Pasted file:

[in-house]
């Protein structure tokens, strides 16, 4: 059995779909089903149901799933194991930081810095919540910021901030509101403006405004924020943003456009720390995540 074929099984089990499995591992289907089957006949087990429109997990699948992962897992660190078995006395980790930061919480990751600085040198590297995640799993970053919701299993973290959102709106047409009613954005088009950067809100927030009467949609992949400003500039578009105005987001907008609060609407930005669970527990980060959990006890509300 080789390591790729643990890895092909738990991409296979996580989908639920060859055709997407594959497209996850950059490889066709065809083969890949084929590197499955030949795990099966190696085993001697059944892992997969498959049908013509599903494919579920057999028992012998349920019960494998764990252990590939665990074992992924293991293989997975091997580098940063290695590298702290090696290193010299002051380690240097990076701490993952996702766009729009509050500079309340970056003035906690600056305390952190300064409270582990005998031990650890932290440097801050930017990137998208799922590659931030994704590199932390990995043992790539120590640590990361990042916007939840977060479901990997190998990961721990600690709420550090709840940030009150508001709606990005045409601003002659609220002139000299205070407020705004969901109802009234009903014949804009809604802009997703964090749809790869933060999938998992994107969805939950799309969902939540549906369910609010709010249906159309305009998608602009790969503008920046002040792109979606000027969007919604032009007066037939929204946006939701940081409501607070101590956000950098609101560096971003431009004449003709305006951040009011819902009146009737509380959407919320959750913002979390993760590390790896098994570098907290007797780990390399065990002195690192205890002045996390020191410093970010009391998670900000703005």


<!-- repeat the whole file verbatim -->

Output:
[in-house]
């Protein structure tokens, strides 16, 4: 059995779909089903149901799933194991930081810095919540910021901030509101403006405004924020943003456009720390995540 074929099984089990499995591992289907089957006949087990429109997990699948992962897992660190078995006395980790930061919480990751600085040198590297995640799993970053919701299993973290959102709106047409009613954005088009950067809100927030009467949609992949400003500039578009105005987001907008609060609407930005669970527990980060959990006890509300 080789390591790729643990890895092909738990991409296979996580989908639920060859055709997407594959497209996850950059490889066709065809083969890949084929590197499955030949795990099966190696085993001697059944892992997969498959049908013509599903494919579920057999028992012998349920019960494998764990252990590939665990074992992924293991293989997975091997580098940063290695590298702290090696290193010299002051380690240097990076701490993952996702766009729009509050500079309340970056003035906690600056305390952190300064409270582990005998031990650890932290440097801050930017990137998208799922590659931030994704590199932390990995043992790539120590640590990361990042916007939840977060479901990997190998990961721990600690709420550090709840940030009150508001709606990005045409601003002659609220002139000299205070407020705004969901109802009234009903014949804009809604802009997703964090749809790869933060999938998992994107969805939950799309969902939540549906369910609010709010249906159309305009998608602009790969503008920046002040792109979606000027969007919604032009007066037939929204946006939701940081409501607070101590956000950098609101560096971003431009004449003709305006951040009011819902009146009737509380959407919320959750913002979390993760590390790896098994570098907290007797780990390399065990002195690192205890002045996390020191410093970010009391998670900000703005």